The Dragonfly

Last Update-03/13/2010 01:41 AM

1/15/2007 ( From the STAB page)

Here are the all the form blocks cut out for the stabilizer and elevator.






Utilizing my newly made 51 mm flanging tool, I got the elevator spar holes cut and flanged.






Here is a shot of the flanging process.  After I get done with the press, I lay the whole affair on the concrete floor and  give each hole a whack with a 3 lb dead blow hammer to the tool.  This makes the flange "pop" and gives a nice sharp appearance.                                                          









The tip rib will attach to this angle.





Now that wasn't too bad.  It only took a few hours to actually assemble the skeleton for the elevator.  Now the fun part, the skin!





Tonight I completed the elevator hinges and stab mounts out of .063 6061-T6.  Man I love my stomp shear.  If you don't have one, buy one NOW!  Sell a toy,  you and your spouses wedding rings or something to get yourself a shear!  I'm sure he or she would understand.




Looks like its about time to get the skin ready.  Today, I another sheet of .016 6061-T6 4' x 12'.

On the right is the metal cut into size for the elevator skin.





I discovered a neat trick while cutting the skin for the elevator.  I decided to just use the old hand snippers to cut the piece out.  I remembered reading about people using a knife to cut the thin sheet metal used on the skins so I tried it.  Well, the box knife I tried doing this with made a nice score but would not penetrate the sheet so I went back to the 'ol Popeye arm producing snips.  As I was cutting along the scored line, I realized the snips were acting more like a shear  tearing/shearing right at the score producing a beautiful line with hardly no snip marks.  You barely had to guide the snip, they just seemed to glide along the score line. I'll cut all the rest of my long pieces using this method.


On the left, the score mark created with the box knife.  On the right is a close up of the cut using the snips along the score line. NICE!  Try this, you'll love it!.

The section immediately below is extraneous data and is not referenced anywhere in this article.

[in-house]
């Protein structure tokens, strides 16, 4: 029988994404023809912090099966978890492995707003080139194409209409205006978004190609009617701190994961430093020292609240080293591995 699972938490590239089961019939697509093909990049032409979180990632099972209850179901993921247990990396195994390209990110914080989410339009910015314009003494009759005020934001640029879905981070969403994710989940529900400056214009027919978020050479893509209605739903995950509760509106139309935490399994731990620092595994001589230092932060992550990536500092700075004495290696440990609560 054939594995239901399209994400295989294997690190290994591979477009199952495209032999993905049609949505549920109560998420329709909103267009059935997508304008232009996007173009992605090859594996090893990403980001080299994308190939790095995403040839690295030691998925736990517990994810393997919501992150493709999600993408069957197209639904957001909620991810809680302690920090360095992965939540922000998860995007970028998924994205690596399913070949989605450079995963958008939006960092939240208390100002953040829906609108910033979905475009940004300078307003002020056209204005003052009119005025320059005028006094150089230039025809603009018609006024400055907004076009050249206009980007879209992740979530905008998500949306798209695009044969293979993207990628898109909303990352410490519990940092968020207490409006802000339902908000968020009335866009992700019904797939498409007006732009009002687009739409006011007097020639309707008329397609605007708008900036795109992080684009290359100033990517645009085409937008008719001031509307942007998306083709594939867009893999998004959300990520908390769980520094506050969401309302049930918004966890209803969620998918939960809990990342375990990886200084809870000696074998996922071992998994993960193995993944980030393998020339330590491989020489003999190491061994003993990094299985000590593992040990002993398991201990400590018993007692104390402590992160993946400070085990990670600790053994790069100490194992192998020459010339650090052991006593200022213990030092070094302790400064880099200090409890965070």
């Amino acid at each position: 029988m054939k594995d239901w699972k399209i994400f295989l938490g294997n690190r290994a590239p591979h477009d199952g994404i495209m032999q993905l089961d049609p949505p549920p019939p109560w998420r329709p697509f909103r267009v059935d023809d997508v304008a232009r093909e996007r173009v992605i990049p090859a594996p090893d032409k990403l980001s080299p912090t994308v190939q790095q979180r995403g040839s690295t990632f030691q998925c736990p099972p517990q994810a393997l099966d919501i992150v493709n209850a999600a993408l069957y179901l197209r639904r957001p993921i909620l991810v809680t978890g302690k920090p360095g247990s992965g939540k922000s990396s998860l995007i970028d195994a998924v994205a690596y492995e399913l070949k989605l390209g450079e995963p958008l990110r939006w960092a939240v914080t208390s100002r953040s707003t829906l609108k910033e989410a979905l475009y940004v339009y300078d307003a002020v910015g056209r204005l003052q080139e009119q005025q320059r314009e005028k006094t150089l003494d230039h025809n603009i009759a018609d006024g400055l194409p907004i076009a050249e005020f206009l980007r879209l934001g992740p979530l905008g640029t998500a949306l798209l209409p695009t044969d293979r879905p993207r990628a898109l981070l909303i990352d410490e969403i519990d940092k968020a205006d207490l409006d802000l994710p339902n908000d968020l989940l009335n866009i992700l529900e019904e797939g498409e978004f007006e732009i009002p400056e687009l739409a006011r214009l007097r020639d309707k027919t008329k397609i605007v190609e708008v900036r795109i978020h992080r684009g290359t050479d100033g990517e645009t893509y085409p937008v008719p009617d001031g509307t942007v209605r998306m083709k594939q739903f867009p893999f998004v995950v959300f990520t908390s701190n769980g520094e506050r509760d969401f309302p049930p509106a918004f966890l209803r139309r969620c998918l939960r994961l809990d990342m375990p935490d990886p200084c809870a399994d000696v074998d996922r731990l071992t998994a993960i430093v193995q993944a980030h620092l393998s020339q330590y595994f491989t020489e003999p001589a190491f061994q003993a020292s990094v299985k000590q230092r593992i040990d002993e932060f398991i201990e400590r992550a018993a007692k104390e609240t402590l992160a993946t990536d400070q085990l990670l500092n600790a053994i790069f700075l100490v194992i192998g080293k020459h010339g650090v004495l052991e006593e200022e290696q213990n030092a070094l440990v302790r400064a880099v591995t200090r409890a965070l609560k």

Now that the sheet is cut for the elevator skin I need to bend on and 18 degree flange 18mm wide along the top, trailing edge of the sheet.  Time to pull out the, awesome,  bad to the bone 8 foot homemade brake.  Since I cant clamp down the sheet from the back with the long portion to the rear, I needed to add some front extension arms to support the sheet while clamping and bending.  I just decided to add some cedar fence slats to the leaf in order to support the sheet.


Here is a bottom view looking up at the added support leafs with the sheet lying on top.







After about a 30 minute fight climbing onto my bench in order to get to the back to clamp down the radius bar, I got the flange bent.  This brake works great.






The skin and the skeleton finally come together after a good pressing using the method called out in the plans.  The plans method for bending the nose radius works great, but you need to have help to avoid kinking the skin.  PLEASE DO NOT TRY AND BEND THE NOSE RADIUS BY YOURSELF!  My wife braved the 50 foot , 19 degree outside temp weather to come into the  cold shop (57 degrees) to help me handle the sheet.  Thanks Honey!





Since today was Valentines day, I decided to stay in the house with the wife an extra 30 minutes after dinner.  I know, I know, the generosity on my part is amazing.  Well, truthfully , she wanted to watch her shows anyway and we weren't about to fight the restaurant crowds.

I disassembled the skeleton, cleaned and then primed the contact surfaces (and a little extra).  After that a few rivets joined the skeleton together for the final time.